|THIS YEAR'S CROP|
|*****||One for the books|
|***||Solid, not spectacular|
|**||Not up to par|
|*||Nothing to see here|
|National Top 200 Prospects|
|Other Prospects Of Note|
24. Brett Eibner, rhp, The Woodlands (Texas) HS
25. Tyler Henley, of, Rice
27. Eric Eiland, of, Lamar HS, Houston
26. Aaron Brown, rhp, Houston
28. Taylor Grote, of, The Woodlands (Texas) HS
29. P.J. Dean, rhp, New Caney (Texas) HS
30. Kyle Nicholson, rhp, Texas A&M
31. Randy Boone, rhp, Texas
32. Blake Stouffer, 1b/3b, Texas A&M
33. Drake Britton, lhp, Tomball (Texas) HS
34. Chase Reid, rhp, Carroll HS, Southlake, Texas
35. Kevin Keyes, of/rhp, John B. Connally HS, Austin, Texas
36. Ryne Tacker, rhp, Rice
37. Michael Ambort, c, Lamar
38. Keith Conlon, of, Texas Christian
39. Ryan Turner, rhp, Richland (Texas) HS
40. James Russell, lhp, Texas
41. Adrian Alaniz, lhp, Texas
42. Andrew Walker, c, Texas Christian
43. Nate Jennings, rhp, Texas-Tyler
44. Chance Corgan, rhp, Texas Christian
45. Gary Poynter, rhp, Weatherford (Texas) JC (CONTROL: Rangers)
46. Andrew Cashner, rhp, Angelina (Texas) JC (CONTROL: Rockies)
47. Danny Lehmann, c, Rice
48. Jeff Mandel, rhp, Baylor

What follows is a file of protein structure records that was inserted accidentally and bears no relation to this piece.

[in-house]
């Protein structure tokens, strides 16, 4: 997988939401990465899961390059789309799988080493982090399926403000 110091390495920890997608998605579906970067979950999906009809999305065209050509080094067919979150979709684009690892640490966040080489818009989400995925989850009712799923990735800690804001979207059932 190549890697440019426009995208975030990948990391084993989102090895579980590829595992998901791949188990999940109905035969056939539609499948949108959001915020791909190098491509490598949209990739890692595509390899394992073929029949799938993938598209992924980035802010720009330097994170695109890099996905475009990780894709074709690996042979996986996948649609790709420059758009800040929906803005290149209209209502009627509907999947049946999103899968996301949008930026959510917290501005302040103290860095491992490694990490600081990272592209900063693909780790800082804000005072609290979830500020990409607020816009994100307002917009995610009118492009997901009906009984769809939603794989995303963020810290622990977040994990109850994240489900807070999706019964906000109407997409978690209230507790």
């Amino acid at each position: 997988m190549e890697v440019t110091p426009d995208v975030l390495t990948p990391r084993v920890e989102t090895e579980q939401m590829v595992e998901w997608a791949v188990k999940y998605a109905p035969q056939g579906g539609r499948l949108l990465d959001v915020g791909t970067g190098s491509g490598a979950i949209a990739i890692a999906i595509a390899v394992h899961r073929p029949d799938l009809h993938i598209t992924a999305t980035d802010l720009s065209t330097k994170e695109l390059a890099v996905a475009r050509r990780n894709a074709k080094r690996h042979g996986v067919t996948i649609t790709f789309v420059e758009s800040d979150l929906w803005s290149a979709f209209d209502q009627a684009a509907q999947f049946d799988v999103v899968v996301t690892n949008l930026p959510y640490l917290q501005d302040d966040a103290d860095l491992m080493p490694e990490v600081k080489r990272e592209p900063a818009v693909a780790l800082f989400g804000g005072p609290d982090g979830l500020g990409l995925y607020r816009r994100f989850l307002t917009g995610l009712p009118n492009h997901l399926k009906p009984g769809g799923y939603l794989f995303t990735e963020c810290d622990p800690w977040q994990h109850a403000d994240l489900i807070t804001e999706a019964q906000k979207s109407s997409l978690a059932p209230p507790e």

49. Matt McGuirk, of, Texas Christian
50. Michael Bolsinger, rhp, Grayson County (Texas) CC (CONTROL: Indians)
51. Erik Kanaby, of, Lamar
52. Hank Williamson, rhp, San Jacinto (Texas) JC
53. Chris Johnson, rhp, Texas Christian
54. Richard Orange, of/rhp, Lubbock Christian (Texas)
55. Michael Richard, ss, Prairie View A&M
56. Tyrone Hambly, 3b, Grayson County (Texas) CC
57. Cameron Rupp, c/1b, Prestonwood Christian Academy, Plano
58. Chris Corrigan, rhp, San Jacinto (Texas) JC
59. Zach Oliver, lhp, Paris (Texas) JC (CONTROL: Braves)
60. Brandon Belt, lhp/1b, San Jacinto (Texas) JC (CONTROL: Red Sox)
61. Eric Fry, of, San Jacinto (Texas) JC (CONTROL: Rangers)
62. Chris Kelley, rhp, Rice
63. Lucas Luetge, lhp, San Jacinto (Texas) JC (CONTROL: White Sox)
64. Chad Mozingo, of, Klein (Texas) HS
65. Ben Feltner, of, Texas A&M
66. Joseph Paylor, of, Hillcrest HS, Dallas
67. Bobby Bramhall, lhp, Rice
68. Randall Linebaugh, rhp, Baylor
69. Matt Evers, lhp, Stratford (Texas) HS
70. Chase Gerdes, of, Baylor
71. Maurice Bankston, rhp, Texarkana (Texas) JC
72. Joseph Krebs, lhp, Texas
73. Joseph Leftridge, of, Duncanville (Texas) HS
74. Rafael Thomas, of, Lufkin (Texas) HS
75. Runey Davis, of, Georgetown (Texas) HS
76. Travis Lawler, rhp, A&M Consolidated HS, College Station, Texas
77. Matt Smith, c, Texas Tech
78. Steven Hill, 1b, Stephen F. Austin State
79. Tyler Ladendorf, ss, Howard (Texas) JC (CONTROL: Yankees)
80. Scott Meyer, rhp, Lamar
81. Joris Bert, of, Frank Phillips (Texas) JC
82. Benino Pruneda, rhp, San Jacinto (Texas) JC
83. Michael Johnson, rhp, San Jacinto (Texas) JC
84. Nick Peoples, of, Texas
85. Jeremy Barfield, of, San Jacinto (Texas) JC (CONTROL: Mets)
86. Austin Adams, of, Texas Christian
87. Garrett Baker, of, Dallas Baptist (SIGNED: Giants)
88. Jonathan Kaskow, 1b, Coppell (Texas) HS
89. Ryan Brasier, rhp, Weatherford (Texas) JC
90. Garrett Clyde, rhp, San Jacinto (Texas) JC
91. Brian Needham, rhp, Lamar